It’s straightforward to give details of the fall-out, but difficult to decipher the motive underpinning the conflict. There are missing pieces in the information flow critical to understanding how, and who, triggered the communication breakdown on the part of the Methodists to the Wesleyans.
In his role as the New Zealand Superintendent of the Free Wesleyan Church of Tonga, Reverend Lopini Filise visited the deceased and survivors in Gisborne hospital during the Christmas period. Before leaving on December 27th, he gave clear instruction that the bodies and passengers travelling back to Tonga would be received by the Wesleyans in Auckland for preparation to return home.
Two former Presidents of the Free Wesleyan Church of Tonga, now residing in New Zealand, had been appointed the responsibility of conducting a church service in Auckland that was to take place on Friday the 30th of December. Moreover, representatives of the church clergy would accompany the bodies and returning passengers back to Tonga according to Wesleyan protocol.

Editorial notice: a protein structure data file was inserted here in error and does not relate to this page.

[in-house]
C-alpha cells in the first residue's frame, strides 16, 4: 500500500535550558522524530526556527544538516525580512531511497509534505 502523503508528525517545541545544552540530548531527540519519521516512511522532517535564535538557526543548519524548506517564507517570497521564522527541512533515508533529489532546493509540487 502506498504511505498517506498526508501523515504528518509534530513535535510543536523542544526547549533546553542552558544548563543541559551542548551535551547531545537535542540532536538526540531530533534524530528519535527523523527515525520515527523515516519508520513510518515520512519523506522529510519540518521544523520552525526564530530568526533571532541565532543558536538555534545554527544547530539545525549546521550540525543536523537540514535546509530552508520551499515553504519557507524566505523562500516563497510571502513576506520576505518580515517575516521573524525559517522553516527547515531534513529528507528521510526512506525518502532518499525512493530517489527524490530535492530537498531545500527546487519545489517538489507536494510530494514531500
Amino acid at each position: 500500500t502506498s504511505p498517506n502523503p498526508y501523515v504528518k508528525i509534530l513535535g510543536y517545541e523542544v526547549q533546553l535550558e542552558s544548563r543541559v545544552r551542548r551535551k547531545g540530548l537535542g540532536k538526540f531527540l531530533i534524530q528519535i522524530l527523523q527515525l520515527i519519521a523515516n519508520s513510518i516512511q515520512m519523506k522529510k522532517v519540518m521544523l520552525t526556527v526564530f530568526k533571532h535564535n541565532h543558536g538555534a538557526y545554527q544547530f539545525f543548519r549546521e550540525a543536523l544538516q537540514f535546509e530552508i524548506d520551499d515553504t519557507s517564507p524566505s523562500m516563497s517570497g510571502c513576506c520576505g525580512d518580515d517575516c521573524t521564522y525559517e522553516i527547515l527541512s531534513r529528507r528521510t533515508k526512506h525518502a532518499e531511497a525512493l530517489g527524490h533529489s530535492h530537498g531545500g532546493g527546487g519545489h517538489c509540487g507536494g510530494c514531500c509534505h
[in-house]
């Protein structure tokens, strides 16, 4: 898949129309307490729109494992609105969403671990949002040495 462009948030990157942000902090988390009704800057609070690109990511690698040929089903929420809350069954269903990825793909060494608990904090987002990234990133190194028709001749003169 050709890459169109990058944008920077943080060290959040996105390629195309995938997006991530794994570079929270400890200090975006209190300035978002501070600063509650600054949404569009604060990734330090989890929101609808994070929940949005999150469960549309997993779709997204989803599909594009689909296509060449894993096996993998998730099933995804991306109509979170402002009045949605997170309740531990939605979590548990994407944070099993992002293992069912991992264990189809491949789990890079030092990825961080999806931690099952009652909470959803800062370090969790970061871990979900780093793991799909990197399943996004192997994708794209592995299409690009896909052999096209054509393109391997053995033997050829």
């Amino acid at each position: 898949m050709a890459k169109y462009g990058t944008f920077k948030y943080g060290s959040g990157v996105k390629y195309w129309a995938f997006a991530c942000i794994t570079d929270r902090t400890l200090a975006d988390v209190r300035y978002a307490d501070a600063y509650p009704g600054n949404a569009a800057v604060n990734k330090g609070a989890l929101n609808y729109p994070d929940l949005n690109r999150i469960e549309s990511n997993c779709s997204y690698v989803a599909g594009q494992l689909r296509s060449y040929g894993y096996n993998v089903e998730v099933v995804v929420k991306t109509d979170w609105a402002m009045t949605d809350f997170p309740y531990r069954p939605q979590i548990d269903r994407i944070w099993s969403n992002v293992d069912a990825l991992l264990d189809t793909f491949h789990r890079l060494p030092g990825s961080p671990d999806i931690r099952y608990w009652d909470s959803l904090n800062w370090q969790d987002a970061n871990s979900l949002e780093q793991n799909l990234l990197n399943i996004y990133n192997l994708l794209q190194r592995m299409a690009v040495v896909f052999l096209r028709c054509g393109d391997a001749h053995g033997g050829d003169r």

Somewhere in between the instruction Reverend Filise delivered to the people in Gisborne on behalf of the Wesleyan President and Royal Chaplain, and the transporting of the travelling party to Auckland for their flight to Tonga on Saturday the 31st of December, communication broke down.
Proceedings were not carried out to plan. Church convention was taken out of the hands of the Wesleyans. Compounding the situation was that Reverend Tevita Finau, the Chair of the Tongan Methodist Church in New Zealand, did not return Reverend Filise’s correspondence inquiring what, pray tell, was happening with the church service in Auckland?